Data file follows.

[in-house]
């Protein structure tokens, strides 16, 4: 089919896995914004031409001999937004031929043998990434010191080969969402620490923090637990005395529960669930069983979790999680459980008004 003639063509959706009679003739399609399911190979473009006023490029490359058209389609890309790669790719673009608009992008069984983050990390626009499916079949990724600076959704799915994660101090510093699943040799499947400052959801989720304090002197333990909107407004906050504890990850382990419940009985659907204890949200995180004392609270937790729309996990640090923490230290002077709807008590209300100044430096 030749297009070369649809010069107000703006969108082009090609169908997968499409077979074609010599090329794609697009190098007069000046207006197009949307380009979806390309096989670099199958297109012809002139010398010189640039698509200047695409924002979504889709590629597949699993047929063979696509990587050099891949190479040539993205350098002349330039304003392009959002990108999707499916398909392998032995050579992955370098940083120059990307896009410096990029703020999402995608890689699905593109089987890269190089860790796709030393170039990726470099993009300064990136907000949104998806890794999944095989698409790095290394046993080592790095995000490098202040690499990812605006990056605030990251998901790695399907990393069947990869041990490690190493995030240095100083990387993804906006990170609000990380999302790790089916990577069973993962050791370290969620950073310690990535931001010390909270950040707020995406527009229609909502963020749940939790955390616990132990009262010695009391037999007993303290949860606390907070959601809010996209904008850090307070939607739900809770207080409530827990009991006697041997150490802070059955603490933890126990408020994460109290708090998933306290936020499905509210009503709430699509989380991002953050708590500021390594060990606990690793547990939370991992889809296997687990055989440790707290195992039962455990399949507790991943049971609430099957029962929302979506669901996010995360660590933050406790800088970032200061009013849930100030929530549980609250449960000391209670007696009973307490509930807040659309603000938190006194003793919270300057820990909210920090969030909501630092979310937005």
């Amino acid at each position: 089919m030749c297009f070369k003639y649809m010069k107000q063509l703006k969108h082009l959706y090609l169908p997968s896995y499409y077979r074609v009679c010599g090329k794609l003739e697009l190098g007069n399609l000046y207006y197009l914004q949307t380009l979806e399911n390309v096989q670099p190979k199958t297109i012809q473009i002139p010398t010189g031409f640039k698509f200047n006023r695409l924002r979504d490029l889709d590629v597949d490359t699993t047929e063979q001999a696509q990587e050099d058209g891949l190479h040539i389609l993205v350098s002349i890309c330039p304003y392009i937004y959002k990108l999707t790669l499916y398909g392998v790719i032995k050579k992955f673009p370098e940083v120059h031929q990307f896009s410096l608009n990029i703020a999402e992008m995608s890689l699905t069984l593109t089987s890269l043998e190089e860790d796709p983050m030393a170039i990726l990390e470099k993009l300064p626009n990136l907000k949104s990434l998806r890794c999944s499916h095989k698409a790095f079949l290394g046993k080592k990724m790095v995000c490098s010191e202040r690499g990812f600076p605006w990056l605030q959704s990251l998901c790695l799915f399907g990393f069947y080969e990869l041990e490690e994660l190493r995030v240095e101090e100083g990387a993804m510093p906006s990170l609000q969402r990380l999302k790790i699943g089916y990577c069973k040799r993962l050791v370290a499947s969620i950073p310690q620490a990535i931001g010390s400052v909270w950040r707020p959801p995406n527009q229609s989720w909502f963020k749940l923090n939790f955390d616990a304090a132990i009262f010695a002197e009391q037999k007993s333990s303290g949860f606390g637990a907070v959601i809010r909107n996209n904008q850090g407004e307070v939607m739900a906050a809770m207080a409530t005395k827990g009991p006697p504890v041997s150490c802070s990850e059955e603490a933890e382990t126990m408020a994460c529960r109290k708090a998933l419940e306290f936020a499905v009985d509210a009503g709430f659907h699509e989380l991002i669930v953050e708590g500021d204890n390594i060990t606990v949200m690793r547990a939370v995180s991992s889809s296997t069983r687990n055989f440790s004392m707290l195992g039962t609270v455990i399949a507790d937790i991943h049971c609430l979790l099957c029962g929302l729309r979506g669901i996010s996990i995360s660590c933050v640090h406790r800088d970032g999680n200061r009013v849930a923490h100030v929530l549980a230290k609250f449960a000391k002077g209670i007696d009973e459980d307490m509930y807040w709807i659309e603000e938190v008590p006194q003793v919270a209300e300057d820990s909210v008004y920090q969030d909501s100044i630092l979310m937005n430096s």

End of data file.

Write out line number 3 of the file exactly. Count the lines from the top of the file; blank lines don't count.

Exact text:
């Amino acid at each position: 089919m030749c297009f070369k003639y649809m010069k107000q063509l703006k969108h082009l959706y090609l169908p997968s896995y499409y077979r074609v009679c010599g090329k794609l003739e697009l190098g007069n399609l000046y207006y197009l914004q949307t380009l979806e399911n390309v096989q670099p190979k199958t297109i012809q473009i002139p010398t010189g031409f640039k698509f200047n006023r695409l924002r979504d490029l889709d590629v597949d490359t699993t047929e063979q001999a696509q990587e050099d058209g891949l190479h040539i389609l993205v350098s002349i890309c330039p304003y392009i937004y959002k990108l999707t790669l499916y398909g392998v790719i032995k050579k992955f673009p370098e940083v120059h031929q990307f896009s410096l608009n990029i703020a999402e992008m995608s890689l699905t069984l593109t089987s890269l043998e190089e860790d796709p983050m030393a170039i990726l990390e470099k993009l300064p626009n990136l907000k949104s990434l998806r890794c999944s499916h095989k698409a790095f079949l290394g046993k080592k990724m790095v995000c490098s010191e202040r690499g990812f600076p605006w990056l605030q959704s990251l998901c790695l799915f399907g990393f069947y080969e990869l041990e490690e994660l190493r995030v240095e101090e100083g990387a993804m510093p906006s990170l609000q969402r990380l999302k790790i699943g089916y990577c069973k040799r993962l050791v370290a499947s969620i950073p310690q620490a990535i931001g010390s400052v909270w950040r707020p959801p995406n527009q229609s989720w909502f963020k749940l923090n939790f955390d616990a304090a132990i009262f010695a002197e009391q037999k007993s333990s303290g949860f606390g637990a907070v959601i809010r909107n996209n904008q850090g407004e307070v939607m739900a906050a809770m207080a409530t005395k827990g009991p006697p504890v041997s150490c802070s990850e059955e603490a933890e382990t126990m408020a994460c529960r109290k708090a998933l419940e306290f936020a499905v009985d509210a009503g709430f659907h699509e989380l991002i669930v953050e708590g500021d204890n390594i060990t606990v949200m690793r547990a939370v995180s991992s889809s296997t069983r687990n055989f440790s004392m707290l195992g039962t609270v455990i399949a507790d937790i991943h049971c609430l979790l099957c029962g929302l729309r979506g669901i996010s996990i995360s660590c933050v640090h406790r800088d970032g999680n200061r009013v849930a923490h100030v929530l549980a230290k609250f449960a000391k002077g209670i007696d009973e459980d307490m509930y807040w709807i659309e603000e938190v008590p006194q003793v919270a209300e300057d820990s909210v008004y920090q969030d909501s100044i630092l979310m937005n430096s």